Scandinavia

Scandinavia
2 records
Although deeply influential, the Arts and Crafts movement had a different emphasis in the Scandinavian countries. Uneasiness about the effects of modernity was pervasive at the turn of the last century, but the ambivalence (and often repugnance) felt by British reformers toward their highly industrialized society was not fully experienced in places like Scandinavia, where traditional farming society continued. Here, the issue of national identity was most important. In its service, Romantic Nationalists in Norway, Finland, Denmark, and Sweden adopted the movement’s moral aesthetics, adherence to regionalism, and glorification of “the simple life” and the handmade.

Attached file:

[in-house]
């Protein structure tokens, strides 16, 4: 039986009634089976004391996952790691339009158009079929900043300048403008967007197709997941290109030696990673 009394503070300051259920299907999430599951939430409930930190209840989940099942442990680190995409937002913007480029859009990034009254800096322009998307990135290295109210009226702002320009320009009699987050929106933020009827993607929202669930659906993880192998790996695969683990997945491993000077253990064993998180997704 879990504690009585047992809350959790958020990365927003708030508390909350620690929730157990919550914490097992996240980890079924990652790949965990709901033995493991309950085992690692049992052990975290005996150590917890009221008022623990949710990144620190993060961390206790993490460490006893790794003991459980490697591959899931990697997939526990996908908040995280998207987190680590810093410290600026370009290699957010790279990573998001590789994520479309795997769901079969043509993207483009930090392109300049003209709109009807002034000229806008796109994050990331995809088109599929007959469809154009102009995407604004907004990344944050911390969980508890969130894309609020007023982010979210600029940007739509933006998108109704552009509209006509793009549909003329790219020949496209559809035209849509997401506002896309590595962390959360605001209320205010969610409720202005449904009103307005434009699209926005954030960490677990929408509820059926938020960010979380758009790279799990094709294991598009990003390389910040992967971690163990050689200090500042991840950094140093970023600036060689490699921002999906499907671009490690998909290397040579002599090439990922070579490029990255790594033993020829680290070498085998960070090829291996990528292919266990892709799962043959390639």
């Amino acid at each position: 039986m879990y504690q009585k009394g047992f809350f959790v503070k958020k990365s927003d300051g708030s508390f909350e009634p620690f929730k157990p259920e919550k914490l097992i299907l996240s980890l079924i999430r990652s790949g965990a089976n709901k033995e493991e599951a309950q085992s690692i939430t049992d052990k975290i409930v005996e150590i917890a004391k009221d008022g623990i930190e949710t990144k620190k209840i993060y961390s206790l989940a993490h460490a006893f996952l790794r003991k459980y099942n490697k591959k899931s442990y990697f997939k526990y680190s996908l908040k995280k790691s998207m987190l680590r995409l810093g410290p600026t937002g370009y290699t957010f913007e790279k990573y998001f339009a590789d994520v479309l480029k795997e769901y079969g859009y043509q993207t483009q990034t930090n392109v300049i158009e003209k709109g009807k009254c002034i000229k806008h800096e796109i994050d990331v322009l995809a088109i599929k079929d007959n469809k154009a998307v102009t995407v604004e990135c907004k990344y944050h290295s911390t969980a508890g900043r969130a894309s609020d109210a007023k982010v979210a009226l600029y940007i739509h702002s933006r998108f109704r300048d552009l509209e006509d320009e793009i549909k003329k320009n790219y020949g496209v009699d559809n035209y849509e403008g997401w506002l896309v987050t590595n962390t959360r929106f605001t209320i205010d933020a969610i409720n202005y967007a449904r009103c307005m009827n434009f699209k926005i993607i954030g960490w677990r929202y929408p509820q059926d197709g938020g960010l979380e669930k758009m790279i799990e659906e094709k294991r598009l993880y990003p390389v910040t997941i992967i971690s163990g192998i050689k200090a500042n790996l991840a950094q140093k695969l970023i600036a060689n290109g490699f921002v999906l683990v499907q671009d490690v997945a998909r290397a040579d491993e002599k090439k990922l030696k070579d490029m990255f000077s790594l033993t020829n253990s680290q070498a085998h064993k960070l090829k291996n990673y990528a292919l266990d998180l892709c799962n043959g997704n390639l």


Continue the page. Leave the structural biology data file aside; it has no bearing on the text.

Norway had been in the shadow of Denmark until 1814, when the country became a subordinate partner in a union with Sweden. Finland had also been tied to Sweden but was ceded to Russia in 1809. Its relative autonomy under the Czar was curtailed at the end of the century, adding another spur to an already burgeoning nationalism. Losses of territory triggered periods of self-examination in Denmark and Sweden, but the search for national identity was always greater in the countries engaged in freeing themselves from the political control of another. National consciousness was a real issue in Denmark and Sweden too, but they were more concerned with improving industrial production and competing in international markets.

- Wendy Kaplan (2005)